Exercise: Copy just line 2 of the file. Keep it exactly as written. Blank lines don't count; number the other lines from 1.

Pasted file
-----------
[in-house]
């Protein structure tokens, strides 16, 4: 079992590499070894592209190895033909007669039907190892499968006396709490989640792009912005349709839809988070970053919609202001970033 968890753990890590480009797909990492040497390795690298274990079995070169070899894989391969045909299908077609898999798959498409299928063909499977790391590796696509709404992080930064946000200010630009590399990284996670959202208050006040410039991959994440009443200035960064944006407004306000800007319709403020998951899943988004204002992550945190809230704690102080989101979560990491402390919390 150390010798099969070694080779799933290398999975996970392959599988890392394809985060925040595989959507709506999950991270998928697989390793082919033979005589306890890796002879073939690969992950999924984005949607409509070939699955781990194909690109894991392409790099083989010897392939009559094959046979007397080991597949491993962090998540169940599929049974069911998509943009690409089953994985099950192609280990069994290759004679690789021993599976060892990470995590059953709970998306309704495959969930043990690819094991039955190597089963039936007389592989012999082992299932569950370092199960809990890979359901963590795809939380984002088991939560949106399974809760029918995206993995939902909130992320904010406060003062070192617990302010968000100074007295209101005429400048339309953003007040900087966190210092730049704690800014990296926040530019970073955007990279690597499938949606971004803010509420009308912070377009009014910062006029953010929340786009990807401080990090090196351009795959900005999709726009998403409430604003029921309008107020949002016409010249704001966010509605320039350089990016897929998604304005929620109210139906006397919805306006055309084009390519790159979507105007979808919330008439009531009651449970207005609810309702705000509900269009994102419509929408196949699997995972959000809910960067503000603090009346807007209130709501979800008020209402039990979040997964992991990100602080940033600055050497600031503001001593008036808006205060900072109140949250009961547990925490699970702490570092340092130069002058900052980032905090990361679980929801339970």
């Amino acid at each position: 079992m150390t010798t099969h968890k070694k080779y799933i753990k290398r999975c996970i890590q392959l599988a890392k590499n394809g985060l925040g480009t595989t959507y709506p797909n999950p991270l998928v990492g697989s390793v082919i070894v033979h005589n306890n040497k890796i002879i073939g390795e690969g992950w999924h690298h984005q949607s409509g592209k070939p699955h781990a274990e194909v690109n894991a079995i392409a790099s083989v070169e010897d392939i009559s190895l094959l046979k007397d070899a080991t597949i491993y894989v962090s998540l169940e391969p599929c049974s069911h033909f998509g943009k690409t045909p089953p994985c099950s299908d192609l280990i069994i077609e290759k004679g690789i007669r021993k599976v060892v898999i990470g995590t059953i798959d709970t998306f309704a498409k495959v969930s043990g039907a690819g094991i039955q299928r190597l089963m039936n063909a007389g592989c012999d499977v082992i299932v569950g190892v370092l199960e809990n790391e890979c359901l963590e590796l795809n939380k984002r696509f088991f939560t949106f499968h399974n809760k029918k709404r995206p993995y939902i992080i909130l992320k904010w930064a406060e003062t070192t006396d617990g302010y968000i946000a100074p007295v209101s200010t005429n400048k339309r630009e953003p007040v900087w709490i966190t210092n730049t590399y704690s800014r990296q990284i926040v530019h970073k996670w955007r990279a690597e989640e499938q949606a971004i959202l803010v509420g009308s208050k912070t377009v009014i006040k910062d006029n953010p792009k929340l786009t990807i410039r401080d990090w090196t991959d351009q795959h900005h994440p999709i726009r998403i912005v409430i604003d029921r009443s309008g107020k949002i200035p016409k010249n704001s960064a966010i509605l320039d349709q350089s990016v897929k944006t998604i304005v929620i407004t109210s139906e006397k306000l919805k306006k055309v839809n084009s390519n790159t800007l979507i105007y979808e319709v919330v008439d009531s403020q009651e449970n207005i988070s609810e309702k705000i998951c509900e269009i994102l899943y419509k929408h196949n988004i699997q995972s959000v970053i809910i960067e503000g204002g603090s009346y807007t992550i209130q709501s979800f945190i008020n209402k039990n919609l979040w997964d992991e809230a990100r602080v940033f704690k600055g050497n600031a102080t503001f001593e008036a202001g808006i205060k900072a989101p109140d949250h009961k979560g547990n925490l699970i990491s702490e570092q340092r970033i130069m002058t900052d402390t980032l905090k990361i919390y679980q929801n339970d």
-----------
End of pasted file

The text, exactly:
């Protein structure tokens, strides 16, 4: 079992590499070894592209190895033909007669039907190892499968006396709490989640792009912005349709839809988070970053919609202001970033 968890753990890590480009797909990492040497390795690298274990079995070169070899894989391969045909299908077609898999798959498409299928063909499977790391590796696509709404992080930064946000200010630009590399990284996670959202208050006040410039991959994440009443200035960064944006407004306000800007319709403020998951899943988004204002992550945190809230704690102080989101979560990491402390919390 150390010798099969070694080779799933290398999975996970392959599988890392394809985060925040595989959507709506999950991270998928697989390793082919033979005589306890890796002879073939690969992950999924984005949607409509070939699955781990194909690109894991392409790099083989010897392939009559094959046979007397080991597949491993962090998540169940599929049974069911998509943009690409089953994985099950192609280990069994290759004679690789021993599976060892990470995590059953709970998306309704495959969930043990690819094991039955190597089963039936007389592989012999082992299932569950370092199960809990890979359901963590795809939380984002088991939560949106399974809760029918995206993995939902909130992320904010406060003062070192617990302010968000100074007295209101005429400048339309953003007040900087966190210092730049704690800014990296926040530019970073955007990279690597499938949606971004803010509420009308912070377009009014910062006029953010929340786009990807401080990090090196351009795959900005999709726009998403409430604003029921309008107020949002016409010249704001966010509605320039350089990016897929998604304005929620109210139906006397919805306006055309084009390519790159979507105007979808919330008439009531009651449970207005609810309702705000509900269009994102419509929408196949699997995972959000809910960067503000603090009346807007209130709501979800008020209402039990979040997964992991990100602080940033600055050497600031503001001593008036808006205060900072109140949250009961547990925490699970702490570092340092130069002058900052980032905090990361679980929801339970």